Beloved Miami Marlins phenom Jose Fernandez passed away tragically in the early morning of September 25 in the waters off Miami Beach when the boat he and two of his friends were in crashed into a jetty. His two friends, Emilio Macias and Eduardo Rivero, were also killed. Miami-Dade County’s Coroner’s office released the results of Fernandez’ autopsy on Saturday, and the results are even more saddening.
Fernandez was highly intoxicated as his Blood Alcohol Concentration was .147 and he had cocaine in his system. The Fernandez family’s attorney stated to ESPN that, though Fernandez owned the boat, it is not believed that he was the driver.
This revelation makes the occurrence all the more heartbreaking. It was a perfect storm of a tragedy to start. Fernandez was capping off the best season of his young career and was in the running for the Cy Young Award. But, his tremendous ability in the game was only part of the reason he was so popular. Fernandez had an infectious enthusiasm for both the game and life that endeared him to all of baseball, not just Marlins fans. In the 3 and half short seasons he played, Fernandez was hardly ever seen without a smile on his face, something that made him popular even with opponents. It was clear every day that the kid from Cuba loved what he had and was grateful for it.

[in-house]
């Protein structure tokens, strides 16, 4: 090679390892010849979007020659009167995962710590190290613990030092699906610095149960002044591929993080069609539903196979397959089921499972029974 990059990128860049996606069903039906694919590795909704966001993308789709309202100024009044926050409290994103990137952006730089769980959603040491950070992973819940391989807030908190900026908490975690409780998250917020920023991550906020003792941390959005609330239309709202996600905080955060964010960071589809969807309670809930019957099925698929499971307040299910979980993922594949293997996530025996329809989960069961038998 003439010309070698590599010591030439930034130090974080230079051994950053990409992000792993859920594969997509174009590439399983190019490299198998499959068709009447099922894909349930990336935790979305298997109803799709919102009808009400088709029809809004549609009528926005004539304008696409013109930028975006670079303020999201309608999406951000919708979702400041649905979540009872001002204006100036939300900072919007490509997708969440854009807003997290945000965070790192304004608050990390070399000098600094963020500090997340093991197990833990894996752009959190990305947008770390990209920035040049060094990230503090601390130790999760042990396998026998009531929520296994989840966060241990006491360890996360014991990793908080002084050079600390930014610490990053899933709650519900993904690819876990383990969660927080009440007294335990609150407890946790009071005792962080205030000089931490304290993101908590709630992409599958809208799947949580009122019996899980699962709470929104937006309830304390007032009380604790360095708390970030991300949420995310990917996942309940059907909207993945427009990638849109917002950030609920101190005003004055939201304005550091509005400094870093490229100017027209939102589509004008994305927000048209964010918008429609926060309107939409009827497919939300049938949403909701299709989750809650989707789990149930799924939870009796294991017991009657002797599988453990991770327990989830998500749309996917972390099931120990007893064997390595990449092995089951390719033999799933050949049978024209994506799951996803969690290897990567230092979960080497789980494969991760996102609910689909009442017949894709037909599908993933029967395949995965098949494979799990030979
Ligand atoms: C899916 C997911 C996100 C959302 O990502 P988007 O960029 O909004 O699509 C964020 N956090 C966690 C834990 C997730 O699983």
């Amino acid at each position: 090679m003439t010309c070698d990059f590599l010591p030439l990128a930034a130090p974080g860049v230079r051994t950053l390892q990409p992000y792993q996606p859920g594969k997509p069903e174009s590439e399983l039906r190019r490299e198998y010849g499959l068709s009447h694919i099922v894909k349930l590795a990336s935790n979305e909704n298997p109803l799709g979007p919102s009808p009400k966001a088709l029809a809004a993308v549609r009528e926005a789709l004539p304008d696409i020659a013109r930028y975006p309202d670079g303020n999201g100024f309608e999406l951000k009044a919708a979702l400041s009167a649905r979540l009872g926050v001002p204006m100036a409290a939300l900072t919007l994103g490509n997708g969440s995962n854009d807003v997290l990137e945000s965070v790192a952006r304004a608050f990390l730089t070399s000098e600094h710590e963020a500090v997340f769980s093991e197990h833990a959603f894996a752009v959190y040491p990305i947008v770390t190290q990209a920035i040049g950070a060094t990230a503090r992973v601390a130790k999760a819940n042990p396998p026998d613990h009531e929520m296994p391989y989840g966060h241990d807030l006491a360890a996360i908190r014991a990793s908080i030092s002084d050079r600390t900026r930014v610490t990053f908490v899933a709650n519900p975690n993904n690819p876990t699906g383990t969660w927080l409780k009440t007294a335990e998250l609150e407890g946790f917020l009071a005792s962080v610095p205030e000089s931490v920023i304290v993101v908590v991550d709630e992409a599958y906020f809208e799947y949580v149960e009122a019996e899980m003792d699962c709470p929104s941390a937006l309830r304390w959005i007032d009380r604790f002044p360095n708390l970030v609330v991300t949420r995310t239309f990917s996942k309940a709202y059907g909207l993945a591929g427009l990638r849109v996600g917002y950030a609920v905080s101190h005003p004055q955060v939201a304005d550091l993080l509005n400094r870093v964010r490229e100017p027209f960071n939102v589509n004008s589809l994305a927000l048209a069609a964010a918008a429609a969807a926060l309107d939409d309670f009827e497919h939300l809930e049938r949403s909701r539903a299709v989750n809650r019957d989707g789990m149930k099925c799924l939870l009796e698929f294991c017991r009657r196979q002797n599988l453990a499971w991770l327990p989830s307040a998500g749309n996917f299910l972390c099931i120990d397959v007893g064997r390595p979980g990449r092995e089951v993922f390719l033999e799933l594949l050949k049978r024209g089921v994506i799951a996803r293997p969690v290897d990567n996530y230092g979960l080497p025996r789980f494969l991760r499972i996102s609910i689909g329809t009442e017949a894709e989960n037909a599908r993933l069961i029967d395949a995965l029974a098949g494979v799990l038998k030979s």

When the MLB announced Fernandez’ death later that Sunday morning, the entire League was taken aback and fans and players alike expressed their grief. Though the fact that Fernandez was on drugs angered and saddened many people, it only makes the accident more saddening and Fernandez all the more human.
Drug usage was out of character for Fernandez. He never failed a test in the MLB and his lawyer stated that it was unlike the 24-year-old to do so. He and his friends made a mistake and, regrettably, it cost the trio their lives. As much as we the fans love to place our favorite players like Fernandez on pedestals and act like they are flawless, we all know deep down that they aren’t. Fernandez’ death isn’t different from the thousands over other deaths that occur in the US each year as a result of DWI. The only difference is he was a celebrity.
The autopsy report should not erase anyone’s sympathy for what happened. If anything, it should increase it. Fernandez was human just like the rest of us, and he shouldn’t be vilified for that. Rest in Peace, no. 16.